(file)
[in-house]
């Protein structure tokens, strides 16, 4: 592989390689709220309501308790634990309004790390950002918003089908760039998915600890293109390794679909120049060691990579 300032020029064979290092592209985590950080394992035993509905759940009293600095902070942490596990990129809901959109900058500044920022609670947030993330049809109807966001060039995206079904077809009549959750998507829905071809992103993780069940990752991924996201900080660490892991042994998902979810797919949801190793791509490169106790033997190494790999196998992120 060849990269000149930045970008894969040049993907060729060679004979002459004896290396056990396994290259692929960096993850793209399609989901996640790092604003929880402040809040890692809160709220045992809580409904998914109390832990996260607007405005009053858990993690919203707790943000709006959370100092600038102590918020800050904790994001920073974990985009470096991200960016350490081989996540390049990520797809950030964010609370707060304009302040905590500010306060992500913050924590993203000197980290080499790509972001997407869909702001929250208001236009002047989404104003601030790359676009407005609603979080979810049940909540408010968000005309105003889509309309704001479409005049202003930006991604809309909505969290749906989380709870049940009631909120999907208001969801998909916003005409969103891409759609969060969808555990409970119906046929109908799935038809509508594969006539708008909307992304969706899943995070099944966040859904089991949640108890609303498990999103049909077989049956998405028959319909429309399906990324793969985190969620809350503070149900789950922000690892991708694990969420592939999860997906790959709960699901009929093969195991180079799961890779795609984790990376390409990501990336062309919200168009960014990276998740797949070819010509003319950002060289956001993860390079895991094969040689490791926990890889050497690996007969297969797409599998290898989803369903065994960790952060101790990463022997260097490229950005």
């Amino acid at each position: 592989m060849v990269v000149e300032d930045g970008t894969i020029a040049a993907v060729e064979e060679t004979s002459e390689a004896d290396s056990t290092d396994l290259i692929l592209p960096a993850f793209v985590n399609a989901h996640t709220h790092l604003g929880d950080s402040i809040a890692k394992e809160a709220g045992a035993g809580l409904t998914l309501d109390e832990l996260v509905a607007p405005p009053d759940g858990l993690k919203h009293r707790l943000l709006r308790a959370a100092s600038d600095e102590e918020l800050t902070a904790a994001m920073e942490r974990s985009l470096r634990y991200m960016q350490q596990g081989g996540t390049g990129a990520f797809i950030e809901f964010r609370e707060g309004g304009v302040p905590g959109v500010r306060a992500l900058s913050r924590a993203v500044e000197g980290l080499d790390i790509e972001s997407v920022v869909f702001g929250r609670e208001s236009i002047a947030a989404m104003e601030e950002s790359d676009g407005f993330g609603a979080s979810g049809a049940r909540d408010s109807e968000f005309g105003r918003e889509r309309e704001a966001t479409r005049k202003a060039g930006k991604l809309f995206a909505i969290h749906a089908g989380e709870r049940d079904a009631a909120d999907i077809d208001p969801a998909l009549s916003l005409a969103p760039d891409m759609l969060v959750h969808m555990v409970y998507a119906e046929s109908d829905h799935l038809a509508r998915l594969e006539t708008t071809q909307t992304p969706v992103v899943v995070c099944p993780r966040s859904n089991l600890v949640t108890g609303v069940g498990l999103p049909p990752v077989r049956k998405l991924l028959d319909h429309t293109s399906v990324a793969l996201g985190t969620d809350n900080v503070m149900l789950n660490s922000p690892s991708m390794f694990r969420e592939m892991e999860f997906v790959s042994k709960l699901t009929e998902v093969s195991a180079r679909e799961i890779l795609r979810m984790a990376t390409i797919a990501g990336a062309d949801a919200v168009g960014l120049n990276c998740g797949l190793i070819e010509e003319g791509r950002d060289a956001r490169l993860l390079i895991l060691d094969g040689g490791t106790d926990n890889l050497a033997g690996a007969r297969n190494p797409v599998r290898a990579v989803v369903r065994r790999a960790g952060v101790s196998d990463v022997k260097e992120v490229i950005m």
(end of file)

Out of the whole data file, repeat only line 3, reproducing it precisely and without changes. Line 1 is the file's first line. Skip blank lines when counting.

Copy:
């Amino acid at each position: 592989m060849v990269v000149e300032d930045g970008t894969i020029a040049a993907v060729e064979e060679t004979s002459e390689a004896d290396s056990t290092d396994l290259i692929l592209p960096a993850f793209v985590n399609a989901h996640t709220h790092l604003g929880d950080s402040i809040a890692k394992e809160a709220g045992a035993g809580l409904t998914l309501d109390e832990l996260v509905a607007p405005p009053d759940g858990l993690k919203h009293r707790l943000l709006r308790a959370a100092s600038d600095e102590e918020l800050t902070a904790a994001m920073e942490r974990s985009l470096r634990y991200m960016q350490q596990g081989g996540t390049g990129a990520f797809i950030e809901f964010r609370e707060g309004g304009v302040p905590g959109v500010r306060a992500l900058s913050r924590a993203v500044e000197g980290l080499d790390i790509e972001s997407v920022v869909f702001g929250r609670e208001s236009i002047a947030a989404m104003e601030e950002s790359d676009g407005f993330g609603a979080s979810g049809a049940r909540d408010s109807e968000f005309g105003r918003e889509r309309e704001a966001t479409r005049k202003a060039g930006k991604l809309f995206a909505i969290h749906a089908g989380e709870r049940d079904a009631a909120d999907i077809d208001p969801a998909l009549s916003l005409a969103p760039d891409m759609l969060v959750h969808m555990v409970y998507a119906e046929s109908d829905h799935l038809a509508r998915l594969e006539t708008t071809q909307t992304p969706v992103v899943v995070c099944p993780r966040s859904n089991l600890v949640t108890g609303v069940g498990l999103p049909p990752v077989r049956k998405l991924l028959d319909h429309t293109s399906v990324a793969l996201g985190t969620d809350n900080v503070m149900l789950n660490s922000p690892s991708m390794f694990r969420e592939m892991e999860f997906v790959s042994k709960l699901t009929e998902v093969s195991a180079r679909e799961i890779l795609r979810m984790a990376t390409i797919a990501g990336a062309d949801a919200v168009g960014l120049n990276c998740g797949l190793i070819e010509e003319g791509r950002d060289a956001r490169l993860l390079i895991l060691d094969g040689g490791t106790d926990n890889l050497a033997g690996a007969r297969n190494p797409v599998r290898a990579v989803v369903r065994r790999a960790g952060v101790s196998d990463v022997k260097e992120v490229i950005m």